Messy Business

Messy Business

November 5, 2013

Messy Business by Dennis Clemmer

I often don’t take time to read the alumni news publication I receive from my high school. But when the magazine arrived several months ago, something drew me to reading about the commencement address given by Andrew Huth, an editorial/documentary photographer located in Philadelphia.

Huth challenged the graduating seniors on the hard work of bringing about change, noting that to do so “we need to be intimately involved in the messy business of loving others.” The “messy business of loving others” … hmm.

Huth went on to say that he was challenged early in his career when he was harshly critiqued by a newspaper editor who noted that all of his pictures were taken with a long telephoto lens. “You’re far away from your subject in a lot of your pictures; you’re afraid to engage people,” he was told. Realizing that the critique was on target he began to take pictures with a 24mm lens that required him to get within arm’s length of his subjects.  “From that day forward, I never photographed anyone without first spending time talking with them, eating with them, walking with them and, most importantly, listening to them,” Huth told the students.

I found myself resonating with Huth’s comments as I am, by nature, someone who finds it easy to use distance in relationships. As the oldest in my family, with a handicapped sister born immediately after me, I learned to do things on my own and became quite comfortable functioning independently. But it also made me susceptible to keeping distance between myself and others. Engaging with others, for me, takes intentionality.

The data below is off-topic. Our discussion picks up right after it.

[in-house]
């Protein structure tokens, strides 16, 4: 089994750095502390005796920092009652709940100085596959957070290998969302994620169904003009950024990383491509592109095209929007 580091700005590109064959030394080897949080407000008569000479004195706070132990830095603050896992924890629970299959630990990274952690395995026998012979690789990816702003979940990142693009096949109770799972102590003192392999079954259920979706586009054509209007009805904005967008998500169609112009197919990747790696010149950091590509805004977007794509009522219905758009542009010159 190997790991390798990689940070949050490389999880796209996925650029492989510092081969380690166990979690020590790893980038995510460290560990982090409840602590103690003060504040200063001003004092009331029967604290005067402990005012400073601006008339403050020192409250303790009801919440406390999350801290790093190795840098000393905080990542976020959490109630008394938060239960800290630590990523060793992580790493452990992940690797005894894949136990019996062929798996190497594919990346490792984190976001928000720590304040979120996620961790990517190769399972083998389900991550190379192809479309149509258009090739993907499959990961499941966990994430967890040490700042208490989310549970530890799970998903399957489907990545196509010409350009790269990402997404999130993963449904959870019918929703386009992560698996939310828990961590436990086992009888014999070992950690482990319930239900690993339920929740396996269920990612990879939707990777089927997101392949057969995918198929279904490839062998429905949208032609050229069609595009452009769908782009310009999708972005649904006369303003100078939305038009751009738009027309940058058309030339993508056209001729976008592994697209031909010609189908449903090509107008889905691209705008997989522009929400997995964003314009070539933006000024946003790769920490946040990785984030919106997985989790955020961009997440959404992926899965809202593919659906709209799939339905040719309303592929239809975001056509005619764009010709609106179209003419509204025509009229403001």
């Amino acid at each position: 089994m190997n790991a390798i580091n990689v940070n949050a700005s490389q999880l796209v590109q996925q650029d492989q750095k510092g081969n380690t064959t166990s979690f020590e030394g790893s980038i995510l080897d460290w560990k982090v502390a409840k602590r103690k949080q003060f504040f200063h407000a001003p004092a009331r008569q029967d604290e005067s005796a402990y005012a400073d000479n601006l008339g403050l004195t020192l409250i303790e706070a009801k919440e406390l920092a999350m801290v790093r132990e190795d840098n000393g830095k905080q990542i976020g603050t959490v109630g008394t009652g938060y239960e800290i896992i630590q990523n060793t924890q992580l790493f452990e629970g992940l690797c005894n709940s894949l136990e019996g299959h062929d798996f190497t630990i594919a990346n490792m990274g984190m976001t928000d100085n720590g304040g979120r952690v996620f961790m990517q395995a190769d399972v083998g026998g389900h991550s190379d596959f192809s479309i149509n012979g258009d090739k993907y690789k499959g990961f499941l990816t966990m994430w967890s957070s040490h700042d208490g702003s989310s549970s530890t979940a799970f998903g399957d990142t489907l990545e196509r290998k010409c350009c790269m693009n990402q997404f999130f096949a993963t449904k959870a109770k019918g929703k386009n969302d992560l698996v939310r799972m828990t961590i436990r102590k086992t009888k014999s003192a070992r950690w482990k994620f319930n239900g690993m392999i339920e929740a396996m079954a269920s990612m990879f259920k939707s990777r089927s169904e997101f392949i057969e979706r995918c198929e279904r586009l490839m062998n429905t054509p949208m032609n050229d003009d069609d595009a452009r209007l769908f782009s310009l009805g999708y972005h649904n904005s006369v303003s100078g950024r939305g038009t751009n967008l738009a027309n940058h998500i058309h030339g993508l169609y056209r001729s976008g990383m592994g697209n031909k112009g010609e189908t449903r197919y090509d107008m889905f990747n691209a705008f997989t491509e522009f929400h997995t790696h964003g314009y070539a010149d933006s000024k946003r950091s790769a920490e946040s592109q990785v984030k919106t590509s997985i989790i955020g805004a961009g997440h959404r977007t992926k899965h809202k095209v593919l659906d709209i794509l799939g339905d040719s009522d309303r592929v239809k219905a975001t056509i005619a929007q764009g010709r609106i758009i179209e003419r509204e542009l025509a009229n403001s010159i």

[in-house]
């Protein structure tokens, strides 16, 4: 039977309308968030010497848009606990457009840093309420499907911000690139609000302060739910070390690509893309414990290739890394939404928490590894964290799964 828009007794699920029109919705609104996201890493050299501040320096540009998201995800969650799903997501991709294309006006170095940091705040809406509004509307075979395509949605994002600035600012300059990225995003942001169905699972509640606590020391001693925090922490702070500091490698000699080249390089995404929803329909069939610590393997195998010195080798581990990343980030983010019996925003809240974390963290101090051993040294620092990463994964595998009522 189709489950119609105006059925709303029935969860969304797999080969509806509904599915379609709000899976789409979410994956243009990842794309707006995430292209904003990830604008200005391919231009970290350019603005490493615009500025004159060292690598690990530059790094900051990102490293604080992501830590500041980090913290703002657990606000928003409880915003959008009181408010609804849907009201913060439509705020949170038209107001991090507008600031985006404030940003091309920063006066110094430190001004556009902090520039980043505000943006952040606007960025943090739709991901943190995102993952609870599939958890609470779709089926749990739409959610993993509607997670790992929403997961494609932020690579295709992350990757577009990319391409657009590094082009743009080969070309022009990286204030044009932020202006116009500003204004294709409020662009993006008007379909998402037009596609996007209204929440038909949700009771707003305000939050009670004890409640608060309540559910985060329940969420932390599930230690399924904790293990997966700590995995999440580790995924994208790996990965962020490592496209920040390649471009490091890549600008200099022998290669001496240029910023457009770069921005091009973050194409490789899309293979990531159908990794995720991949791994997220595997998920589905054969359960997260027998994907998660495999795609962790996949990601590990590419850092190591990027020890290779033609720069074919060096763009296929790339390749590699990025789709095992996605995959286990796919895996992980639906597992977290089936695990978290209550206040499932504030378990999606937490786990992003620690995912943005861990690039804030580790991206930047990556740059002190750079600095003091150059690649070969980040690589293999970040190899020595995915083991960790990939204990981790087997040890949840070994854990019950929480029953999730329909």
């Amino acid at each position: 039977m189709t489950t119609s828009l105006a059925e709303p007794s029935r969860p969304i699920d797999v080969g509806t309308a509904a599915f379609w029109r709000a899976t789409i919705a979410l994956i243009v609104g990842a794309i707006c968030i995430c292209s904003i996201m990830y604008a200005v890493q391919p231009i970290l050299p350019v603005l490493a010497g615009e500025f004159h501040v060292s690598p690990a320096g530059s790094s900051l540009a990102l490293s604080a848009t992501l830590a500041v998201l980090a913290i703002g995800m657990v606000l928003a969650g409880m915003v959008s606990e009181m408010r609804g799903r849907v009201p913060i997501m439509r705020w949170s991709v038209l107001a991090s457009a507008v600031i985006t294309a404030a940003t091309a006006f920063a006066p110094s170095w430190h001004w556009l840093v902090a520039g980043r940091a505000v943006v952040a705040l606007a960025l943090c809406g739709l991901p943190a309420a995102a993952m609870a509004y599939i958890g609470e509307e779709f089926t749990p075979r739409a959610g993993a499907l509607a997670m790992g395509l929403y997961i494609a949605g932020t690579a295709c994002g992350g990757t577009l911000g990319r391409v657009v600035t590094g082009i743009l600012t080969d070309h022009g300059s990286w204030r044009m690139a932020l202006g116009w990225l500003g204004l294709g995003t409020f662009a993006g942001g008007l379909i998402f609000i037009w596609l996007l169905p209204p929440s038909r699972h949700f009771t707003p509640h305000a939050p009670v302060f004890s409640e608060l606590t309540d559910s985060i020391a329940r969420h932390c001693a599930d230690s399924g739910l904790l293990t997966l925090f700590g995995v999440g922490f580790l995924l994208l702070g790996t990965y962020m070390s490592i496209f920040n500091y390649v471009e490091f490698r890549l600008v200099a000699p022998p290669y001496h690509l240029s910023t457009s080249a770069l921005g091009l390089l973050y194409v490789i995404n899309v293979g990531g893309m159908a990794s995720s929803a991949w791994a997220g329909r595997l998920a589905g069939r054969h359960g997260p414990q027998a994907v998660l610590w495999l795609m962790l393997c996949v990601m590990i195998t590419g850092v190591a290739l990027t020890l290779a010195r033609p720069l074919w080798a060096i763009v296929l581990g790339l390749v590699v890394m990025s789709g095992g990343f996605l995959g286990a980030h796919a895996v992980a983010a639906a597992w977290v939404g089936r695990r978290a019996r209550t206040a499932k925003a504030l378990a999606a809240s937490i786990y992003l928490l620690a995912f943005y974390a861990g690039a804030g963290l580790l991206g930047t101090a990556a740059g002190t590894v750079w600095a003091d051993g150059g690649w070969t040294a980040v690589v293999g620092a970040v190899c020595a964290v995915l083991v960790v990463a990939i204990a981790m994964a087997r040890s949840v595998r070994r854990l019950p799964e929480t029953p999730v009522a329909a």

One of my observations in working with some business leaders is that taking a personal interest in those who report to them is not easy. While they might be comfortable talking with employees about work related issues, connecting on a personal level is a challenge. Asking an employee about what goes on in their lives outside of work feels nosy and intrusive so they don’t go there. Learning too much can result in encountering “messiness,” they believe.

How do you view business relationships? Are those you lead only of value for the skill sets they bring to your organization? Or, are you willing to risk some “messiness” in order to connect on a deeper level?

From my many business conversations over the past 13 years I have learned that employees do notice when you, the business leader, take time to know something about their personal lives. Connecting on a deeper level communicates to your people that you value them for who they are, not just for how they can advance the business. And that does make a difference!

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